- If possible, when a year group bubble is isolated, the children will be sent home with their home reading book, in addition to their English and Maths books – this is so that work that children complete at home can be kept safe, ideally in their exercise books, and can be brought back to school when safe to do so. Jotters will also be sent, as they contain login details for digital platforms.
- Should anything be unclear in the work that is set, parents can communicate with class teachers via Class Dojo, or – when necessary – the school emergency email (they should make clear to which year group and subject the question relates).
- Parents are encouraged to support their children’s work, by viewing the work set together, and then making appropriate plans to complete the work. This can include finding an appropriate place to work and, to the best of their ability, supporting pupils with work, encouraging them to work with good levels of concentration.
- Every effort will be made by staff to ensure that work is set promptly on appropriate platforms, but school cannot guarantee that the chosen platforms will work on all devices. If accessing work is an issue, parents should contact school promptly and alternative solutions will be made available (e.g. paper copies of work). These will be discussed on case-to-case basis.
How will you check whether my child is engaging with their work and how will I be informed if there are concerns?
All work completed and submitted (currently via Class Dojo Portfolios, with the imminent move to Teams) will be marked/read/appreciated by the year group team, with feedback and comments provided in a timely manner. Should there be an issue with understanding, a member of the year group team might make a phonecall to the family concerned for clarification. We will also contact families if it is clear that engagement is limited or non-existent, to offer our help and support.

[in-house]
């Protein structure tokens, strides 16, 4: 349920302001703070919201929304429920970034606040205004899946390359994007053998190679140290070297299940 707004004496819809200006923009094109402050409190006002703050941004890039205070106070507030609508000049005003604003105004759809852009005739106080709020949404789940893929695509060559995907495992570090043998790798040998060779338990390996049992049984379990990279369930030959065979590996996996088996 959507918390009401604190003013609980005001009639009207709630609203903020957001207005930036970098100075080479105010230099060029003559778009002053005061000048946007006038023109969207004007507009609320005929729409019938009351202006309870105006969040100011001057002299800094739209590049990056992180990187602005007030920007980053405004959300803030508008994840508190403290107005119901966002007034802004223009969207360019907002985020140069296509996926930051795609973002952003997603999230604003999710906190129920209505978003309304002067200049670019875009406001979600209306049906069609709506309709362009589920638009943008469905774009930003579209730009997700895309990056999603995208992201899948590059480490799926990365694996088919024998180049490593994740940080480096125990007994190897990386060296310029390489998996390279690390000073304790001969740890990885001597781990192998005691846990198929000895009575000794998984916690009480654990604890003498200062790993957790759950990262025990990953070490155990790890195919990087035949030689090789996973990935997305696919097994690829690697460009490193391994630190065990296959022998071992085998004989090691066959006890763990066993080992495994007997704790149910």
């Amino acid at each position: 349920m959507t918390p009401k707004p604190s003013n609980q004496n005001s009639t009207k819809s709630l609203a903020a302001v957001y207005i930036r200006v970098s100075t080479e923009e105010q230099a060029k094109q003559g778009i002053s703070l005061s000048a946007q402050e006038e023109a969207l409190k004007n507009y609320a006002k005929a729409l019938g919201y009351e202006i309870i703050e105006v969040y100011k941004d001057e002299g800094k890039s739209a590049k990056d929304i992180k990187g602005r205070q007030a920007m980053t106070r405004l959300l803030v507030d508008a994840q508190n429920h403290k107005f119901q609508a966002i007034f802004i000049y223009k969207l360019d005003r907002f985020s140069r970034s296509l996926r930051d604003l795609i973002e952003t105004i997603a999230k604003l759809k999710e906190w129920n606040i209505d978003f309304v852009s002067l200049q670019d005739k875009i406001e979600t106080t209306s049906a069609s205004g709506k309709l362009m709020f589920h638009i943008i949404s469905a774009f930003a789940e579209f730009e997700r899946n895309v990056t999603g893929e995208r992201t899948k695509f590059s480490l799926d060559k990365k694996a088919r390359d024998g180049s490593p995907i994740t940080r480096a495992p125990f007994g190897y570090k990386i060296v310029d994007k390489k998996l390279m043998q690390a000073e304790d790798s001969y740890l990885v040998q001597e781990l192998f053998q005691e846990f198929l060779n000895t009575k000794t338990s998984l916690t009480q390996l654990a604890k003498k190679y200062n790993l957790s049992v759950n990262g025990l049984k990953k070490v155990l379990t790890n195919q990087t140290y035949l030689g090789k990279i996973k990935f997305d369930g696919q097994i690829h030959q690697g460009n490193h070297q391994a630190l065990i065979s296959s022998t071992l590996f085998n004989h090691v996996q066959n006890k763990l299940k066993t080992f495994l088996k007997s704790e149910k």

Weekly phonecalls will be made to vulnerable families, and families of Pupil Premium and children with SEND.
How will you assess my child’s work and progress?
Feedback can take many forms and may not always mean extensive written comments for individual children. For example, whole-class feedback or quizzes marked automatically via digital platforms are also valid and effective methods, amongst many others. Our approach to feeding back on pupil work is as follows:
For some pieces of work, we will acknowledge it has been completed with a positive comment. For others, the answers may be provided so that it can be marked ‘live’ at home, for instant feedback. Other pieces of work might entail a slightly more detailed comment, with tips for improvement and editing, as we would in school. Teachers and LSAs will respond to submitted work in a timely manner, and may not be available immediately if in school teaching. Incomplete work will be returned for completion.
Additional support for pupils with additional needs
How will you work with me to help my child who needs additional support from adults at home to access remote education?
We recognise that some pupils, for example some pupils with special educational needs and disabilities (SEND), may not be able to access remote education without support from adults at home. We acknowledge the difficulties this may place on families, and we will work with parents and carers to support those pupils in the following ways:
We recognise that home-schooling your child may be challenging if your child has Special Educational Needs. Your child’s teachers and LSAs will provide additional guidance and support when necessary, to ensure your child can access the remote learning tasks, differentiating work and providing additional resources and guidance where appropriate. The same is true of younger children, for example those in Foundation and Year 1.
Remote education for self-isolating pupils
Where individual pupils need to self-isolate but the majority of their peer group remains in school, how remote education is provided will likely differ from the approach for whole groups. This is due to the challenges of teaching pupils both at home and in school.
If my child is not in school because they are self-isolating, how will their remote education differ from the approaches described above?
If feeling unwell and unable to concentrate on their work, children will not be expected to complete any tasks. If awaiting test results, or are isolating but feeling well, they should receive work from the class teacher and/or LSA (most likely in the form of the weekly timetable with weblinks).